Hazel Amos’ team, A Mother’s Love, will be competing at the upcoming Inside Ride, a fundraiser to support the Childhood Cancer Family Support Society. Shannon Whieldon (right) is a director of the society, and Amos’ good friend and personal trainer. (Samantha Anderson)

B.C. grandma, 96, preps for a bike race with a good cause

Hazel Amos’ team will take on the Inside Ride to raise money for children with cancer

Hazel Amos, 96, works out five days a week, every week.

She started her routine a year ago when she moved to Bethshan Gardens, an independent living residence in Cloverdale, B.C.

At first, her goal was to maintain her strength. Lately, however, she has been training for another reason — so she can compete for the sixth year in a row at the Inside Ride fundraiser, which supports children who are battling cancer.

The Inside Ride is a one-hour indoor bike race that pits teams of six against each other. Each team member takes a 10-minute shift on a stationary bike, and at the end of the hour the kilometres that each bike travelled are counted. The team who went the longest distance wins a prize, and so do the teams with the best costumes and the loudest cheerleaders.

Amos’ team is called A Mother’s Love, and she competes in honour of her “adopted grandson” Brendan Whieldon, who was diagnosed with cancer in 2002 when he was four years old.

Brendan’s mother, Shannon Whieldon, is Amos’ longtime friend and now her personal trainer. Together they do a full-body workout, including squats, bicep curls and push ups, twice a week, she said.

“And that sideways walk that I hate,” added Amos.

Whieldon laughed. A retired nurse, and now a manager at Physiologists Training Studio in Cloverdale, she knows that the exercises that Amos hates the most are the ones that are the best for her. “She hates training her weaknesses, so we always do it,” she said. “But that’s pretty typical of everybody.”

Whieldon and Amos have known each other for decades — since before Brendan was born.

When Brendan was in the hospital undergoing chemotherapy, Amos would relieve Whieldon at his bedside “so that Shannon could have some time to herself,” she said.

Hazel Amos stretches with trainer Shannon Whieldon.
Hazel Amos stretches with trainer Shannon Whieldon.

Samantha Anderson

“It was a gift from heaven,” said Whieldon. “Grandma Hazel would sit with Brendan in the hospital and I could take a half an hour to have a break, get some exercise, get some fresh air, have a shower. He just felt so safe with her.”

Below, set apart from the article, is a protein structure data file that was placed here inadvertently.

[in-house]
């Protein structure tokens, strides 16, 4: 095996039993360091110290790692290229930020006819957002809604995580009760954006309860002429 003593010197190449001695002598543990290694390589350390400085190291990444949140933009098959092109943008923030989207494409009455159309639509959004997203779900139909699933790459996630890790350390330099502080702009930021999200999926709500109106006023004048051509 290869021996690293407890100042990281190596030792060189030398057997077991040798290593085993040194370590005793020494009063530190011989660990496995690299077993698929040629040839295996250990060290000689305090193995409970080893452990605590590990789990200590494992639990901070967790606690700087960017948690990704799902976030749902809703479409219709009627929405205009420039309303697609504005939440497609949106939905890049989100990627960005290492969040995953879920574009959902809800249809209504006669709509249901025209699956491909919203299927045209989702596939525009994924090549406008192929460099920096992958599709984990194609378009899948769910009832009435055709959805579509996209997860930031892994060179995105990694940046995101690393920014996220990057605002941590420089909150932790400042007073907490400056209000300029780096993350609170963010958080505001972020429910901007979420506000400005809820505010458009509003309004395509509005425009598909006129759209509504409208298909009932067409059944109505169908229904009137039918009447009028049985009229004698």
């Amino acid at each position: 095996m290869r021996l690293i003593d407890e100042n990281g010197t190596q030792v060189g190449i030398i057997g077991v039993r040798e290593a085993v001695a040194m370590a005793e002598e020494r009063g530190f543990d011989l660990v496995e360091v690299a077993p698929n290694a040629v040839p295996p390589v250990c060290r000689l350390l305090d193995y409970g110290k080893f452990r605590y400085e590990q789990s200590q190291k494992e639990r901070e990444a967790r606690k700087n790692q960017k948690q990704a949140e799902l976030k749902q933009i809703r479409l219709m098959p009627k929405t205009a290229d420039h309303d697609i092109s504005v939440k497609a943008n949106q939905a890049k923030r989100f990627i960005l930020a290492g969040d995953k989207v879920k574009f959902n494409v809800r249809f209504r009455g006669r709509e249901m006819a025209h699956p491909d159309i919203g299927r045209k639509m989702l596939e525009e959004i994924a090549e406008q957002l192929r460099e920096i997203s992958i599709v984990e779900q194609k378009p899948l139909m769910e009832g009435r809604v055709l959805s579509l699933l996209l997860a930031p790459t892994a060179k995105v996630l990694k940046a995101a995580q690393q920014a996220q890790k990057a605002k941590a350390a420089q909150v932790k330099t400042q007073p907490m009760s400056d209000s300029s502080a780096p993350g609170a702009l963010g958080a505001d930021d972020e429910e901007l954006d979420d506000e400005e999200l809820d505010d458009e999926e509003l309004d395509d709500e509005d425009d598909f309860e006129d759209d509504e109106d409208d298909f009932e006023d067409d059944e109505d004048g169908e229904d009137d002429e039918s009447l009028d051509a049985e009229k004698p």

Brendan, his mother and “Grandma Hazel” started fundraising for children battling cancer the same year he was diagnosed. Whieldon also became a board member with the Childhood Cancer Family Support Society (formerly the British Columbia Childhood Cancer Parents Association).

Brendan underwent eight years of chemotherapy, and then three years of leg surgery. Today, at 20, he continues to participate in fundraising activities such as the Inside Ride, which Whieldon and her fellow board directors Dave and Suzanne Dunbar organize.

All the money that is raised will be given directly to families whose children are being treated for cancer. Families are referred to the Childhood Cancer Family Support Society by social workers at B.C. Children’s Hospital, teachers or health professionals, and the society then awards small cash grants, no questions asked.

This year, the fundraising goal is $50,000.

The Inside Ride will take place on Friday, Oct. 26 at Cloverdale Recreation Centre from 7 p.m. to 8:30 p.m. For more information, including how to donate or participate, visit insideride.com. (To support Hazel Amos’ team, click here.)



editor@cloverdalereporter.com

Like us on Facebook and follow us on Twitter

Just Posted

Turkey Drive raises $58,000 for Christmas hampers

A team of community volunteers smashed the fundraising goal by raising $58,000… Continue reading

Couple named Cranbrook Citizen of the Year

Jim and Ann Wavrecan recognized for their volunteerism in the community

Hit-and-run driver takes out hydrant, floods ensue

A fire hydrant on the corner of 3rd Street South and 18th… Continue reading

Cranbrook Eagles bring home hardware from Boxing BC

Bill Watson won Coach of the Year and Nike Blackmore received Best Youth Male Boxer for 2018.

It happened this week in Cranbrook: 1909

December 9 - 15: Compiled by Dave Humphrey from the newspapers at the Cranbrook History Centre and Archives

Man caught on camera allegedly trying to defraud ICBC

Auto-insurer warns B.C. drivers to record info after crashes

Warning issued as forecast calls for 20-foot waves in Tofino

Dangerous waves, strong currents and upper-shoreline flooding expected for Tofino-Ucluelet area

An 800-pound pig named Theodore needs a forever home, B.C. society says

‘Theodore is not destined to be somebody’s bacon’

Teenager Alphonso Davies wins Canadian Men’s Soccer Player for the Year Award

Derek Cornelius and Chilliwack native, Jordyn Huitema were named Canadian Youth International Players of the Year

B.C. teen MMA fighter shows heart

Young Unity MMA competitors bring home Ws

2,000 Canadians died of an overdose in first 6 months of the year

New data from the Public Health Agency of Canada shows the crisis is not subsiding

Another B.C. city votes to ban single-use plastic bags

First six months of proposed ban would focus on education, not enforcement

UK Prime Minister Theresa May wins party no-confidence vote, but troubles remain

May won the vote of 317 Conservative legislators with a 200-117 tally

B.C. trustee’s anti-LGBTQ comments got him barred from schools

Barry Neufeld calls vote to leave him off liaison list ‘workplace discrimination’

Most Read